Installation is equipped with a programmable controller Mk34 mod1 SLC (System Launcher Controller), which provides a given sequence of launching missiles and digital interface with the fire control systems of the carrier ship. The open architecture of SLC allows integration of Mk29 PU with various types of systems. Recharging is carried out manually using a special Mk14 mod2 equipment set (see photo1, photo2). Weight in the charged state is 7023kg, weight in the uncharged state is 4762kg, dimensions of the unit are 3556x3759x2515mm.
PU Mk29 are equipped with frigates: type Wieligen (Belgian Navy), type Bremen - F122 (German Navy), types Tromp, Kontenaer and Jacob van Heemskerck (Dutch Navy), type Oslo (Norwegian Navy), type Vasco da Gama (Portuguese Navy), type Yavuz (Turkish Navy). The Nimitz-class aircraft carriers have three Mk-29 paired installations, one of which is located in the bow on the right side of the sponsor, and two of which are located on the aft deck below the flight deck. U.S. Navy Striker George H.W.Bush is armed with two Mk-29 paired launchers.
Vertical launcher Mk48 (see description) of various versions provides an automated launch of RIM-162C SAM. The standard container of the launcher accommodates two RIM-162C missiles. The unit has no moving mechanical parts, which ensures high reliability and minimum maintenance. Modernized version, Mk48 mod4/5, equipped with the controller Mk220 mod0 provides integration with various fire control systems.
The Mk56 vertical launcher of deck or sub-deck version can carry up to 32 RIM-162E. The Mk56 mod0 PU is designed to automatically start twelve, while the Mk56 mod1 is equipped with eight RIM-162Es. Configurations for 4, 6, 16 and 32 starting cells have been developed. The launch is made from a fiberglass container Mk30 mod 1. Lightweight design, reliability and autonomy allow to place the unit on board ships with displacement from 500 tons.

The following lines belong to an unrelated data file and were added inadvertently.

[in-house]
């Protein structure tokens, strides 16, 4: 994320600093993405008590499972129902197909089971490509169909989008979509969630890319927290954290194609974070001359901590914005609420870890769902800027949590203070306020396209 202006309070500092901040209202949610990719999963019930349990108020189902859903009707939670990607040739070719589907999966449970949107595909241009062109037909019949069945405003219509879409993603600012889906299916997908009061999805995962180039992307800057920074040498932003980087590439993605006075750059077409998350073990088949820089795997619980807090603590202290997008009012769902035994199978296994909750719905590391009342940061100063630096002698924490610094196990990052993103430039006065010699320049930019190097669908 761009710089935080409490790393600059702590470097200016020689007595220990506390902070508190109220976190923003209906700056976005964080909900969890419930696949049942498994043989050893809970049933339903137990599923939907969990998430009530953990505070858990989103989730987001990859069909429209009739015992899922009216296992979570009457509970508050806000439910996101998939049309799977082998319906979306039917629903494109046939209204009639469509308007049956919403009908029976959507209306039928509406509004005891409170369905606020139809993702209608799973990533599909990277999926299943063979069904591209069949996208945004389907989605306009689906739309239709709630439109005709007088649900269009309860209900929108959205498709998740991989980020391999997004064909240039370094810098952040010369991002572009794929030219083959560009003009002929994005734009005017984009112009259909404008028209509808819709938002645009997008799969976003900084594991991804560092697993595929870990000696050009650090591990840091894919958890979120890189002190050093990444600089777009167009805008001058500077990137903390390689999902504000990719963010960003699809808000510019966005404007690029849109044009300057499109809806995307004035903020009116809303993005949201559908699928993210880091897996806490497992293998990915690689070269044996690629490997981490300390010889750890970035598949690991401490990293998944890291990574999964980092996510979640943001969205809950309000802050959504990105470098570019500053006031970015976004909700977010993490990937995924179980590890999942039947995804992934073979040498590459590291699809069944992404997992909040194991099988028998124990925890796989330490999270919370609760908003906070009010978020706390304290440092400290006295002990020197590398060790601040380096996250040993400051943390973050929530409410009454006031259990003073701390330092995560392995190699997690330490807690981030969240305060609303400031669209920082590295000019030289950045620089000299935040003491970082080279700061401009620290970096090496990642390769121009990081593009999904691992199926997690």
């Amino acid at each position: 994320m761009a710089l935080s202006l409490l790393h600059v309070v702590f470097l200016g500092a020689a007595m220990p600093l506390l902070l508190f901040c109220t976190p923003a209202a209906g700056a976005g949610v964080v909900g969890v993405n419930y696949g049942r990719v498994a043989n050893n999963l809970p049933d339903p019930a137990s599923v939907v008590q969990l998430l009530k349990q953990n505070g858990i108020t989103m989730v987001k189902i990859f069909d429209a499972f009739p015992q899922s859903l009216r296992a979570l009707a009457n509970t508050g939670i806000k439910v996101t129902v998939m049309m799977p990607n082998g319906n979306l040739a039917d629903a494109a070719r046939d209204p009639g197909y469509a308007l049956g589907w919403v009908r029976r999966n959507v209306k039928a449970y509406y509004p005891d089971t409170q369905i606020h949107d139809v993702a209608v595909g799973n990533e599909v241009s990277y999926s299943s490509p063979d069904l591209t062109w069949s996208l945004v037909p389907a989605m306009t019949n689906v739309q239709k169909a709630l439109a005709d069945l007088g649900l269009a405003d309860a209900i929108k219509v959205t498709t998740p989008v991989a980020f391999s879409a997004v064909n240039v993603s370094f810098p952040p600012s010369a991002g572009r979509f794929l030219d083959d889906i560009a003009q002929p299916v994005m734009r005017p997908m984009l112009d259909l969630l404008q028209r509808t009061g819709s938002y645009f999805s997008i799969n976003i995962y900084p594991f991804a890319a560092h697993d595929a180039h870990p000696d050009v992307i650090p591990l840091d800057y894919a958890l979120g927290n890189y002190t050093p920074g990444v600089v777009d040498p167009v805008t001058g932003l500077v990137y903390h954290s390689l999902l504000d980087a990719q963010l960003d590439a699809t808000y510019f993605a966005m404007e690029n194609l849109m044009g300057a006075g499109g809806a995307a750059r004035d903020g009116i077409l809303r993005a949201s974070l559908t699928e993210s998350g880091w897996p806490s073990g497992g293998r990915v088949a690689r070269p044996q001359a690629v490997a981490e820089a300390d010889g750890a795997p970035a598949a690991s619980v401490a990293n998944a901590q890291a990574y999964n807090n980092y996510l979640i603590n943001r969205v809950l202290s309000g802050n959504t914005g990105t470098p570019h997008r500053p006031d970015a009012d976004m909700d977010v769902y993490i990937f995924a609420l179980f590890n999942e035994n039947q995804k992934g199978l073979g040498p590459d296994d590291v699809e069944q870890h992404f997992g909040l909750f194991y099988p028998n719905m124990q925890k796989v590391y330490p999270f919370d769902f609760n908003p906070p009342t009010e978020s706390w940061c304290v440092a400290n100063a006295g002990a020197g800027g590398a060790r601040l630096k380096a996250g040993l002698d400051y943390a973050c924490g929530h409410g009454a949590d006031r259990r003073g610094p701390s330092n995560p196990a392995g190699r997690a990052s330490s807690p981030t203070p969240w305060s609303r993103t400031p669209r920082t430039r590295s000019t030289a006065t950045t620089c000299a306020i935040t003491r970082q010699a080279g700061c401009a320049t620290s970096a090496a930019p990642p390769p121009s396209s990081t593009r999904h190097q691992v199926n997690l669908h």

|Number of ZUR RIM-162E|
|PU weight, kg||3464||10200||23859|
|Weight of equipped PU with sub-deck equipment, kg||3714||10450||24359|
To accommodate and launch four RIM-162 ESSM missiles from one Mk41 PU cell (see description), a special Mk25 transport and launch container, the so-called "quadruple self-defence package", has been developed. Mk25 provides physical, electrical and mechanical connections between RIM-162 ESSM and Mk41 PU. The use of the "quadruple package" allows a significant increase in firepower, as it makes it possible to place 32 missiles in the space normally required for eight. The introduction of the Mk25 required the redesign of the software to allow the control of the launch of a specific ELV from the selected TPK.
The U.S. Navy's future Zumwalt (DDG-1000) destroyer has 20 four-container modules for Mk 57 launchers located along port and starboard sides. As standard, the Zumwalt arsenal will include Tactical Tomahawk cruise missiles, ASROC anti-submarine missiles and RIM-162 SAM (four in each firing container).
|The length of the rocket, mm||3640|
|Starter weight, kg||280|
|Flight range, km||~ 50|
|Flight Speed||over 4M|
|Weight BC, kg||39|
|Operating Temperature||-25.5°C to +56.1°C|
|Storage Temperature||-40°C to +71.1°C|
|Service life||10 years|
In October-November 2013 at the range of the Russian Ministry of Defense Kapustin Yar were tested version of the "Tor-M2KM" SAM system on the chassis of the Indian company Tata Motors. In the course of tests all the declared tactical and technical characteristics were fully confirmed, in particular, the combat capabilities of the complex to engage air targets at the far border of the kill zone of 15 km, targets flying at a speed of 700 m / s, as well as targets flying with a heading parameter of more than 6 km at a range of 12 km.
All-weather, all-weather and driving characteristics of the complex were confirmed. In addition, in the process of testing was tested interaction in a group consisting of a combat module, transport and charging module 9T244K, radar duty mode "Casta-2E2" and a unified battery command post "Ranzhir-MK".
- NATO SEASPARROW Surface Missile System Project
- System RIM-162 Evolved Sea Sparrow Missile
- ESSM www.deagel.com
- Vertical Launching System (VLS) Mk41 /BAE Systems/
- MK 29 SEASPARROW Guided Missile Launching System
- MK-48/MK-56 NATO Seasparrow Vertical Launch Systems (VLS)
- Air and Missile Defense Radar (AMDR)
- Standing NATO Maritime Group One (SNMG1)